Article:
Univariate versus multivariate time series forecasting: an application to international tourism demand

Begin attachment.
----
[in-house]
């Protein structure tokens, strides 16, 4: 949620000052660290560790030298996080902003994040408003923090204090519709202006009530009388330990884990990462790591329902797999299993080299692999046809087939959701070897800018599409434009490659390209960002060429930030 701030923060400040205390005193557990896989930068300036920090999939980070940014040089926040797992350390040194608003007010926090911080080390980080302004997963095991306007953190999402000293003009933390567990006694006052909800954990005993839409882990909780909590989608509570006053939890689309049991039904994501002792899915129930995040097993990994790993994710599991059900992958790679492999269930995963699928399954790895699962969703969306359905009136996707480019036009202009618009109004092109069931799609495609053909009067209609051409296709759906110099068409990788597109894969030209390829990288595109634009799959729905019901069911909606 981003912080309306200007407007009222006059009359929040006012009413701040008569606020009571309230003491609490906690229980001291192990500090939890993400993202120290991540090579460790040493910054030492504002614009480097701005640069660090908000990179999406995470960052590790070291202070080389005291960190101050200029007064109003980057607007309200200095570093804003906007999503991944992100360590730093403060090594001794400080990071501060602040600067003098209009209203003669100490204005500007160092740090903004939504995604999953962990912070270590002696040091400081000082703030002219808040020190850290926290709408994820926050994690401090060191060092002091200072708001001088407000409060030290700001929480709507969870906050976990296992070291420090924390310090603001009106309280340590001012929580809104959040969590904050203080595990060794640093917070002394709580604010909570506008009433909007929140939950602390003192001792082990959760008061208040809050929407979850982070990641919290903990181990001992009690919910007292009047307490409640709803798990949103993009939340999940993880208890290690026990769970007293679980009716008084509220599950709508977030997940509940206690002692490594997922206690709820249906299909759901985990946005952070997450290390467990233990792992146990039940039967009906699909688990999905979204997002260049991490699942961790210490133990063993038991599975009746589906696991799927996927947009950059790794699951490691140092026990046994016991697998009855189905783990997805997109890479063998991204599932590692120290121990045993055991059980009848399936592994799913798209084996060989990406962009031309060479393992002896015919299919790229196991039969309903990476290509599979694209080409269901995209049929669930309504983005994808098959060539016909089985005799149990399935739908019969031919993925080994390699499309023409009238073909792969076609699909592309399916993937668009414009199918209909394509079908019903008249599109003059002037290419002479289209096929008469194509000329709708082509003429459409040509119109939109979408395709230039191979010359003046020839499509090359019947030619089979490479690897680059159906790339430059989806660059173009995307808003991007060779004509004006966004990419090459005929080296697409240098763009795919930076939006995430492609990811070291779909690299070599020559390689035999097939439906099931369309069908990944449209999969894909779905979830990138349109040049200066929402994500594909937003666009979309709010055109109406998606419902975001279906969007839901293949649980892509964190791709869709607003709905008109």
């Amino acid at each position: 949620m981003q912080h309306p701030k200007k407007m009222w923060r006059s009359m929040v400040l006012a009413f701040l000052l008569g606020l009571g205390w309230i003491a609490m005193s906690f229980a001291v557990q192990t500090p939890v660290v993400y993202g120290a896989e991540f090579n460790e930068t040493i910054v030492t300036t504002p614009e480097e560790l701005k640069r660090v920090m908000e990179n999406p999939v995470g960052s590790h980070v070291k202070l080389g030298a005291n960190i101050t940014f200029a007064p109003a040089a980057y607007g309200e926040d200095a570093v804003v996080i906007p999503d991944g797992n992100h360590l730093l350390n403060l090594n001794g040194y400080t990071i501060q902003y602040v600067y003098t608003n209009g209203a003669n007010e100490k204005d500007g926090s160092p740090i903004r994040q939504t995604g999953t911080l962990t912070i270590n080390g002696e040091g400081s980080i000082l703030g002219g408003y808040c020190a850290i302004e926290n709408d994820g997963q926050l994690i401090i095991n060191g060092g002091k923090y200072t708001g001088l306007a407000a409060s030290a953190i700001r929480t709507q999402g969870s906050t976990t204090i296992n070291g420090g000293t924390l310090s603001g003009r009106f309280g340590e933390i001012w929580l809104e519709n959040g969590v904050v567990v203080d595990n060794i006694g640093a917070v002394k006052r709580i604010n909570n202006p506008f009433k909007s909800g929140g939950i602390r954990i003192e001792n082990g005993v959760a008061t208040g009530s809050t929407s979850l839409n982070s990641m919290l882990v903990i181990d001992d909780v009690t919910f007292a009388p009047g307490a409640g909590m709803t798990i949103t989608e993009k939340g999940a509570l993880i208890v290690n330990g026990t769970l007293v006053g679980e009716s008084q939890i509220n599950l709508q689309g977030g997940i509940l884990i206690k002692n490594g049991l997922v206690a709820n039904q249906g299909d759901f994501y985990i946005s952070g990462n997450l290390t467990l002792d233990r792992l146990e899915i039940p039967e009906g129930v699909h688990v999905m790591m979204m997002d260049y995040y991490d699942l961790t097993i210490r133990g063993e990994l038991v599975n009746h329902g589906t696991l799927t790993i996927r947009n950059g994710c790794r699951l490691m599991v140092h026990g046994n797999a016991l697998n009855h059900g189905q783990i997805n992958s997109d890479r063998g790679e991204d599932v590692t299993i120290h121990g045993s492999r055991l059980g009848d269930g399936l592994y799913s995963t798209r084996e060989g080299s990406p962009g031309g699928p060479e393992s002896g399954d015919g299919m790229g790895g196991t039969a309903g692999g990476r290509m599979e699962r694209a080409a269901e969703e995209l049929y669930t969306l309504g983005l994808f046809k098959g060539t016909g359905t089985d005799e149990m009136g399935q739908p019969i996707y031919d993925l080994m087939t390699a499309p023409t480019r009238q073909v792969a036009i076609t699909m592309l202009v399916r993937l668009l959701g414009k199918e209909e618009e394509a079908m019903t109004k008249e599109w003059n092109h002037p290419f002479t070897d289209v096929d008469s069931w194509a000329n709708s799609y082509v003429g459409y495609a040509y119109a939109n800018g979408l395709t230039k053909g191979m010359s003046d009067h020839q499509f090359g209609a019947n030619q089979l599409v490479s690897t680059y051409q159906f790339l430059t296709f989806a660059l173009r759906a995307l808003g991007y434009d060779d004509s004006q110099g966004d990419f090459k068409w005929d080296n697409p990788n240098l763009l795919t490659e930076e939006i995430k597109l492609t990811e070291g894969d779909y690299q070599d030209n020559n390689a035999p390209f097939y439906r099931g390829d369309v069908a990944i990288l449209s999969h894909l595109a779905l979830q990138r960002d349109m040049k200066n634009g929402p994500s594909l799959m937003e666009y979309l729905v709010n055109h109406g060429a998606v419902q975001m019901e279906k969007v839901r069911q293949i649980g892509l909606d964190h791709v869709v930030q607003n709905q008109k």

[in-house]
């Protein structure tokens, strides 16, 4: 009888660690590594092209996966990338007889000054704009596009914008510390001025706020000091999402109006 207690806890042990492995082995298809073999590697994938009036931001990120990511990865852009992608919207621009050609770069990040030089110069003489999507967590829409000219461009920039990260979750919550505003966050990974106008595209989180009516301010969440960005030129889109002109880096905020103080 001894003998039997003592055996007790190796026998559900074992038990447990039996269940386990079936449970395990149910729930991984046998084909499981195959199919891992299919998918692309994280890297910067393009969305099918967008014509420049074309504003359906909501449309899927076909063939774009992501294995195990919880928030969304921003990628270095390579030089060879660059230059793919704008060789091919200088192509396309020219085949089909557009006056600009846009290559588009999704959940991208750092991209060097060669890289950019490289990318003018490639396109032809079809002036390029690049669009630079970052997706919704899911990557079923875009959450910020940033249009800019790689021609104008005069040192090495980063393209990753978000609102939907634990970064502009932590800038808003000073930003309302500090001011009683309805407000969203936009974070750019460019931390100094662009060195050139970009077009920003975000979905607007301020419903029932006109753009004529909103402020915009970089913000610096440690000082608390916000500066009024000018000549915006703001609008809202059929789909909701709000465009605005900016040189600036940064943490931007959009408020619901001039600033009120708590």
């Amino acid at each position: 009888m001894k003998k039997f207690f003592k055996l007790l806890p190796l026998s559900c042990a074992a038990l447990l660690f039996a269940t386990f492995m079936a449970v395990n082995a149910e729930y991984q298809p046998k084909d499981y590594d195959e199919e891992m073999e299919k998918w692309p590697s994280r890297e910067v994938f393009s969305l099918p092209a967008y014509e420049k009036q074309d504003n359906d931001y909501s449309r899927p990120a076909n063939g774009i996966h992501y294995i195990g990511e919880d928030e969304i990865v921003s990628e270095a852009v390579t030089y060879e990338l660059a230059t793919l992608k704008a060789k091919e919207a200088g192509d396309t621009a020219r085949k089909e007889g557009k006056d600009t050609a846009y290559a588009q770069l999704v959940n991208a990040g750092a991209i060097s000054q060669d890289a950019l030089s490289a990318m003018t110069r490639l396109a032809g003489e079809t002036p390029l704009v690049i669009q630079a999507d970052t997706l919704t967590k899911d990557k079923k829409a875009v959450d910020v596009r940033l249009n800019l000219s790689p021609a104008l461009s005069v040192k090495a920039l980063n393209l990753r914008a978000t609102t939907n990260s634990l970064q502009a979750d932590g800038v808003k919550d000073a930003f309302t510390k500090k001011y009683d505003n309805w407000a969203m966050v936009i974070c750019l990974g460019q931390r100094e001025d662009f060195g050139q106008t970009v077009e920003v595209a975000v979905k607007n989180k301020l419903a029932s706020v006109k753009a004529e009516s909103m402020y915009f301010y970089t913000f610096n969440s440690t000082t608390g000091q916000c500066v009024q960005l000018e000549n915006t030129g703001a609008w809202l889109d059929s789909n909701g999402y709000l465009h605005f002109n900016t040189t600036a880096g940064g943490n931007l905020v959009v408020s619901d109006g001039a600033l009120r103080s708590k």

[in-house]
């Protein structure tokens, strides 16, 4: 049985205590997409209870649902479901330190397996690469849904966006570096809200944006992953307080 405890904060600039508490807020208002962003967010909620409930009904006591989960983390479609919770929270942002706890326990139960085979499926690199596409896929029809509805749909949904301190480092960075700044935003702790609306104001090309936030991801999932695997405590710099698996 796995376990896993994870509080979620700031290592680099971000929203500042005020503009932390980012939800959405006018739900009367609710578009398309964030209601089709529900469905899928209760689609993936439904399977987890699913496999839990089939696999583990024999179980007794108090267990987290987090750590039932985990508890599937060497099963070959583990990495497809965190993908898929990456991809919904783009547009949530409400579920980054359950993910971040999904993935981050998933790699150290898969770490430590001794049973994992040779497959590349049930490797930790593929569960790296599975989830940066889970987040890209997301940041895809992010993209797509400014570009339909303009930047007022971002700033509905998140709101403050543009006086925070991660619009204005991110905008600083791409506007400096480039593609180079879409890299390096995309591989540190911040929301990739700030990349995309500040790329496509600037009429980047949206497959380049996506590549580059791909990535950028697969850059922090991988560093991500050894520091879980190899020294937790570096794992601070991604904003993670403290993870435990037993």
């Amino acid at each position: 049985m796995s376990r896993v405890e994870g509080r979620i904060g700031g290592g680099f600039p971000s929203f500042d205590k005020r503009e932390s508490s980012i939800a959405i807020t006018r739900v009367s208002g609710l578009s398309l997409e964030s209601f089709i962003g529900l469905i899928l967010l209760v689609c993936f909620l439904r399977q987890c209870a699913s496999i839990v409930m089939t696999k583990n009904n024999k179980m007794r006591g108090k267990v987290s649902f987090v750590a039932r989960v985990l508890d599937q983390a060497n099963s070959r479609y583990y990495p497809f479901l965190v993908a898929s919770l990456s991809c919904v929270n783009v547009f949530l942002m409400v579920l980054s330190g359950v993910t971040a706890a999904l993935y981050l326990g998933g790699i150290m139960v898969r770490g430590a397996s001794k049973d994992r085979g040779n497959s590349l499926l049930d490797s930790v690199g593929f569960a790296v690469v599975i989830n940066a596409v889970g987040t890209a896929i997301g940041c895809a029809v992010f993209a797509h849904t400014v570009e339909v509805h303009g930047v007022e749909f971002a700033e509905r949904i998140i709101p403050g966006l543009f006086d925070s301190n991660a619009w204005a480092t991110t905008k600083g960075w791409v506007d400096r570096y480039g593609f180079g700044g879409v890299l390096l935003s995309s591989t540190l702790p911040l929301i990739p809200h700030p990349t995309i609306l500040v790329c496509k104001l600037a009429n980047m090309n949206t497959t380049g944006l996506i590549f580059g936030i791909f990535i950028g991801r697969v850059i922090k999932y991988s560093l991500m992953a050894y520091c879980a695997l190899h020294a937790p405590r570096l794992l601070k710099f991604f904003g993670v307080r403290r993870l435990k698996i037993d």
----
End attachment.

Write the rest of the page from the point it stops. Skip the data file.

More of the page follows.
Tourist numbers from several origin countries to a particular destination country form a vector series. In the presence of a 'rich' cross-correlation structure, that is if after allowing for autocorrelation the sample cross-correlation function exhibits meaningful and statistically significant correlations, the accuracy when forecasting a particular origin-destination tourist flow is likely to be improved by utilising information from the other tourist flows. Multivariate time series models may be expected to generate more accurate forecasts than univariate models in this setting. However, in the absence of these conditions, univariate forecasting models may well outperform multivariate models. An empirical investigation of tourism demand from four European countries to the Seychelles shows an absence of such a 'rich' structure and that ARIMA exhibits better forecasting performance than univariate and multivariate state space modelling. One implication that an absence of a 'rich' cross-correlation structure holds for econometric modelling is that explanatory variables which are strongly correlated with the tourist flow series are likely to be uncorrelated across origin countries.